Trauma typically is defined as an event, experienced or witnessed, that overwhelms an individual’s coping capacities (Bloom & Farragher, 2011; Levine, 2008). Trauma-informed interventions address harm done to social, psychological and emotional development, identify stressors that can re-trigger trauma, and provide safe healing environments (Curran, 2013). These approaches, however, focus on individuals and families. With greater understanding of trauma as a systemic phenomenon affecting large groups and communities, interventions need to be more collective in scope (Beck, Ohmer & Warner, 2012).
Method: A content analysis of social science literature was undertaken to determine how community and trauma were addressed simultaneously. Journal article searches were conducted using the Social Services Abstract, Social Science Premium Collection and Applied Social Sciences Index databases. Search parameters were “community AND trauma;” both terms had to appear in abstracts of articles published from 2009-2019. Editorials, research or practice summaries, hearings, dissertation abstracts, teaching notes, and book reviews were excluded; the final article count was 402. Disciplines included social work, sociology, psychology/counseling, anthropology, psychiatry/medicine, behavioral health, education, and criminology. This content analysis followed guidelines for applied thematic analysis (Guest, et al., 2015).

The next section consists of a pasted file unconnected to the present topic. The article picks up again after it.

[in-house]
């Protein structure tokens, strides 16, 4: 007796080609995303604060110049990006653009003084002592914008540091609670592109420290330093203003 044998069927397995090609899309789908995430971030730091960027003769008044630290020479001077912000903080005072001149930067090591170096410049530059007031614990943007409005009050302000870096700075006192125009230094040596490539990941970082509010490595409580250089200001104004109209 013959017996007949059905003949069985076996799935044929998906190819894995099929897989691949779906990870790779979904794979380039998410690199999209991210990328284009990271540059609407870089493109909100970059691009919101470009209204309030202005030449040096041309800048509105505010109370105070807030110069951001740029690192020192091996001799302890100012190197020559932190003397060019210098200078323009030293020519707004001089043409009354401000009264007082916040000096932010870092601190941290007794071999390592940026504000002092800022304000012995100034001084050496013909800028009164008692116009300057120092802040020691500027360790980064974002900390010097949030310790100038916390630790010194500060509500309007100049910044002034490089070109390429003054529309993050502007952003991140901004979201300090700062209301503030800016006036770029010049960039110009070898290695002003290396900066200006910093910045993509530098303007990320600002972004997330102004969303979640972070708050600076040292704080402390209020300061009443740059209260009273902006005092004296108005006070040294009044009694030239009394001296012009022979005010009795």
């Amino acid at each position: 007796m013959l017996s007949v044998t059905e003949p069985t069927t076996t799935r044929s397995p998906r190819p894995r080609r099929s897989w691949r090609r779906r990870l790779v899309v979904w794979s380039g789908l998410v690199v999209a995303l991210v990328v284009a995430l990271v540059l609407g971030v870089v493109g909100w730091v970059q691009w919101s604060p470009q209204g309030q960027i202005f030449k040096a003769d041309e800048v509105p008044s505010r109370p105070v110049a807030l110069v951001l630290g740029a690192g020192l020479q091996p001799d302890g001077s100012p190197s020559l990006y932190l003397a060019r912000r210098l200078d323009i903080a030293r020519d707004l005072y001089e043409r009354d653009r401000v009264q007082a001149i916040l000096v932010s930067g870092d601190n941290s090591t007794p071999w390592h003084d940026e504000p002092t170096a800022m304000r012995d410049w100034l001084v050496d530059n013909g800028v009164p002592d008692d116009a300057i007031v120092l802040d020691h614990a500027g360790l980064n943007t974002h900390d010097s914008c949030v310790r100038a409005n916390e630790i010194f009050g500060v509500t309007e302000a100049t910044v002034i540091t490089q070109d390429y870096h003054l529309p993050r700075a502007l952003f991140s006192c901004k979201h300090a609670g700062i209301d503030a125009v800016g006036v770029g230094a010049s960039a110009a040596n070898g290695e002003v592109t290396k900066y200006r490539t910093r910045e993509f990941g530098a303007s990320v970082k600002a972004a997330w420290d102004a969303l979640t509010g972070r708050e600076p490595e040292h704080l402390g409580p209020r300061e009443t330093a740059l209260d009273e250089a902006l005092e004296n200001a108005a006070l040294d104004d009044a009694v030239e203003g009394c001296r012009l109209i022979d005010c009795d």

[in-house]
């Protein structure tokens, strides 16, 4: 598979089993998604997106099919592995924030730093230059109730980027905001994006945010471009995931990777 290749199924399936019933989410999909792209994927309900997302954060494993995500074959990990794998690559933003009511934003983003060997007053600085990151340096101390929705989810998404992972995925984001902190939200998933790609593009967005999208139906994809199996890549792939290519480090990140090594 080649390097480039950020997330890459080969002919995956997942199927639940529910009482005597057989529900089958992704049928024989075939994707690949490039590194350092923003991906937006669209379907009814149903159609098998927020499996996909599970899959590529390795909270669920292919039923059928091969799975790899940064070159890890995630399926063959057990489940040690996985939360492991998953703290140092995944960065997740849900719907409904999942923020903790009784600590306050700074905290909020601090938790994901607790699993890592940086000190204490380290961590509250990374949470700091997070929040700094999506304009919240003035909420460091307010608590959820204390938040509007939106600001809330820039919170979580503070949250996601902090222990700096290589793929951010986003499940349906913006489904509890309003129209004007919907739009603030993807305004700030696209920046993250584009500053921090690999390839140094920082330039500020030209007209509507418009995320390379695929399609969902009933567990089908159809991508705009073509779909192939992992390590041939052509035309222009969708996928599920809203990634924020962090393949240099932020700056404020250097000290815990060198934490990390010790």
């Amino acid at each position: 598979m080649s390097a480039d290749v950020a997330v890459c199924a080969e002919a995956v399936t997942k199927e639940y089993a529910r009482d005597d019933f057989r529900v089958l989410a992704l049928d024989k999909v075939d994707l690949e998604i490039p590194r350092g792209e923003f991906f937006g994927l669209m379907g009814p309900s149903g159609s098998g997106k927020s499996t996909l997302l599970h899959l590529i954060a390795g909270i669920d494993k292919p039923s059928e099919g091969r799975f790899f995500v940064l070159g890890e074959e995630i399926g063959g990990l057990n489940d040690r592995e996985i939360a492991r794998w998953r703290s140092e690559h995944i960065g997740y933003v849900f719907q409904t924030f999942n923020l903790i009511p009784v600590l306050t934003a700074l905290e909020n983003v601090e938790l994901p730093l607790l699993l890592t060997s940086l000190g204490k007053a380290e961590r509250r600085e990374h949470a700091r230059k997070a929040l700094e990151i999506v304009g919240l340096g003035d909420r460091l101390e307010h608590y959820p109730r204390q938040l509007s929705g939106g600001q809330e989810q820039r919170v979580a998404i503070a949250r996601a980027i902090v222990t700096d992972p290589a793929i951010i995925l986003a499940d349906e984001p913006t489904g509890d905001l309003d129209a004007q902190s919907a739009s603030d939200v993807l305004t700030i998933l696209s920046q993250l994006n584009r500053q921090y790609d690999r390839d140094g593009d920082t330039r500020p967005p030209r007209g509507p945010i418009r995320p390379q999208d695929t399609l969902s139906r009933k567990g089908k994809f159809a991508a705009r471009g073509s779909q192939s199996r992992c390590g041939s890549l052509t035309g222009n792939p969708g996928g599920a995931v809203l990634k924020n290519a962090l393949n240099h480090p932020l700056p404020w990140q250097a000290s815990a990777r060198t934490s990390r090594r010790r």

Results: Even with the explicit inclusion of community in a review of the trauma literature, the overwhelming focus remained on clinical approaches to addressing trauma. Sources of trauma ranged from individual level abuse and assault to geographic areas experiencing natural disasters and to countries engaged in war. Community was framed in one of three ways: (1) as a population (e.g. Latino community) experiencing trauma; (2) as the arena in which individuals experienced trauma (e.g. impoverished community); or (3) as a desired end state, as in the creation of a sanctuary (e.g. healing community). Rarely was the community in toto understood as both the traumatized unit and the focus for intervention; such examples tended to be from collective actions undertaken to address genocide or widespread state-level violence and typically were from Latin American or African communities. There was a dearth of articles from community development/practice journals, perhaps signifying that research from those sources frame events such as war, mass incarceration, police brutality or poverty not as collective trauma but as systemic violence or oppression.
Conclusion: Findings indicate that the literature does not explicitly link collective trauma with broad, unified community responses. This suggests that the challenges with which disenfranchised and marginalized communities contend may not be fully understood or addressed from trauma-informed perspectives. Discussion centers on the importance of incorporating community into trauma interventions and a trauma-informed lens into community practice frameworks.